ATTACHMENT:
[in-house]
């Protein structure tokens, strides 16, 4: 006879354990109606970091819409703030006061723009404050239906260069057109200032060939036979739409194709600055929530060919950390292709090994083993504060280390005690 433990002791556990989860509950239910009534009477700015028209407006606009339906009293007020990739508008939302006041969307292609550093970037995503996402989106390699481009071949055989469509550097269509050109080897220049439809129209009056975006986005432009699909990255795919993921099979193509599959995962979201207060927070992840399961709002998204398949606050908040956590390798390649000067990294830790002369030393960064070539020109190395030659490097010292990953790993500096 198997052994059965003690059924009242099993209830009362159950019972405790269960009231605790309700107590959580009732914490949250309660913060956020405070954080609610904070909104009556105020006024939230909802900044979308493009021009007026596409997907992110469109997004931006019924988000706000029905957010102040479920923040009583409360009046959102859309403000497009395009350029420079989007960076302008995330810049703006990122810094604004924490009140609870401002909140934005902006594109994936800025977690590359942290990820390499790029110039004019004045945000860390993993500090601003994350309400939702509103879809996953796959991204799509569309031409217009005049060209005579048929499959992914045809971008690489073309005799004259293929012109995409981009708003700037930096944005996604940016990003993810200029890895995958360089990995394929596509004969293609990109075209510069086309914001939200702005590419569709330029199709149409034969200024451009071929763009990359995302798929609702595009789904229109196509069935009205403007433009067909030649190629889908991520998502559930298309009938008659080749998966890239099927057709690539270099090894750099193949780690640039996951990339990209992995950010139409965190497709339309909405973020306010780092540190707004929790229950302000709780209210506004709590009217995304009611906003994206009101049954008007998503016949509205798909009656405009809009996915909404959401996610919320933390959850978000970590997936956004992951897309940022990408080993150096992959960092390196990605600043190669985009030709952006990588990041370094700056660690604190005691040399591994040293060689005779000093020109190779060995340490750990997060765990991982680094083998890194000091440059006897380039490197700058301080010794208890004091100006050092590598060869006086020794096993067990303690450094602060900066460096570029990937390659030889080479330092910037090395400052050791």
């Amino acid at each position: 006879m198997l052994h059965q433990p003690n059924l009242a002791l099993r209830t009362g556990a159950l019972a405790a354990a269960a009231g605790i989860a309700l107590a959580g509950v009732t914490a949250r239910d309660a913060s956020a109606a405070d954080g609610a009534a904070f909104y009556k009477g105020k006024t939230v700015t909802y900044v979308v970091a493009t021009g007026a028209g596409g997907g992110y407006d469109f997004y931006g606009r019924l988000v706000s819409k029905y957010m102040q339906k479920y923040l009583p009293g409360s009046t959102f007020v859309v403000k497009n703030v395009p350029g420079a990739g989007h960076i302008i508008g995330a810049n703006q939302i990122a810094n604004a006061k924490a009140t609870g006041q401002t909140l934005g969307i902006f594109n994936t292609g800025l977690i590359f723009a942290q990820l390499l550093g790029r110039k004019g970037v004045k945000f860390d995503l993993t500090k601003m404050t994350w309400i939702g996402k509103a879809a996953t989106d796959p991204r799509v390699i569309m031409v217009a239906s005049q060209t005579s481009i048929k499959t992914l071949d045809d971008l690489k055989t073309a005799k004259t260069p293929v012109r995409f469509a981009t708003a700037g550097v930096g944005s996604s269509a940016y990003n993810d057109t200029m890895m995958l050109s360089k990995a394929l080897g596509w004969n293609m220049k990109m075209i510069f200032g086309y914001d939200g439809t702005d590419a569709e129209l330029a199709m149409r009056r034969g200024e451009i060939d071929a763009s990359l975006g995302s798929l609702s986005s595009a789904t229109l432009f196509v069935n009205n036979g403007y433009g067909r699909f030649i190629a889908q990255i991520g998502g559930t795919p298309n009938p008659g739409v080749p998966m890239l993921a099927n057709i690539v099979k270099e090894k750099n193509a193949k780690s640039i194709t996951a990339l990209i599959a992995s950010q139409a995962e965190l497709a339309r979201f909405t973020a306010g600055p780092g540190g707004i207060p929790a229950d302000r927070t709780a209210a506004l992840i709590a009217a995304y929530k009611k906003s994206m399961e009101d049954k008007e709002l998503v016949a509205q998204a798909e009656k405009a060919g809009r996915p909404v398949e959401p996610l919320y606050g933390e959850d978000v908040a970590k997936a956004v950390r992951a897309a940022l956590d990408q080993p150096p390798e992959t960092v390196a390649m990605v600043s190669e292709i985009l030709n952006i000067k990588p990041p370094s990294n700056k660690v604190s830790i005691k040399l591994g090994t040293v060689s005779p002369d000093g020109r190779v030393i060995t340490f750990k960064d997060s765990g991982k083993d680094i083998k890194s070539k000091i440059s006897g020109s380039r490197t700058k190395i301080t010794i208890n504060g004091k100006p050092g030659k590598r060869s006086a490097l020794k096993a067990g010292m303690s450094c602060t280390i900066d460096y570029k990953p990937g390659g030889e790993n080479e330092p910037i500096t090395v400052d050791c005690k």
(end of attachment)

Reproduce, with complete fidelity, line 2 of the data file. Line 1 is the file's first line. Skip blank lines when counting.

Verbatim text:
């Protein structure tokens, strides 16, 4: 006879354990109606970091819409703030006061723009404050239906260069057109200032060939036979739409194709600055929530060919950390292709090994083993504060280390005690 433990002791556990989860509950239910009534009477700015028209407006606009339906009293007020990739508008939302006041969307292609550093970037995503996402989106390699481009071949055989469509550097269509050109080897220049439809129209009056975006986005432009699909990255795919993921099979193509599959995962979201207060927070992840399961709002998204398949606050908040956590390798390649000067990294830790002369030393960064070539020109190395030659490097010292990953790993500096 198997052994059965003690059924009242099993209830009362159950019972405790269960009231605790309700107590959580009732914490949250309660913060956020405070954080609610904070909104009556105020006024939230909802900044979308493009021009007026596409997907992110469109997004931006019924988000706000029905957010102040479920923040009583409360009046959102859309403000497009395009350029420079989007960076302008995330810049703006990122810094604004924490009140609870401002909140934005902006594109994936800025977690590359942290990820390499790029110039004019004045945000860390993993500090601003994350309400939702509103879809996953796959991204799509569309031409217009005049060209005579048929499959992914045809971008690489073309005799004259293929012109995409981009708003700037930096944005996604940016990003993810200029890895995958360089990995394929596509004969293609990109075209510069086309914001939200702005590419569709330029199709149409034969200024451009071929763009990359995302798929609702595009789904229109196509069935009205403007433009067909030649190629889908991520998502559930298309009938008659080749998966890239099927057709690539270099090894750099193949780690640039996951990339990209992995950010139409965190497709339309909405973020306010780092540190707004929790229950302000709780209210506004709590009217995304009611906003994206009101049954008007998503016949509205798909009656405009809009996915909404959401996610919320933390959850978000970590997936956004992951897309940022990408080993150096992959960092390196990605600043190669985009030709952006990588990041370094700056660690604190005691040399591994040293060689005779000093020109190779060995340490750990997060765990991982680094083998890194000091440059006897380039490197700058301080010794208890004091100006050092590598060869006086020794096993067990303690450094602060900066460096570029990937390659030889080479330092910037090395400052050791």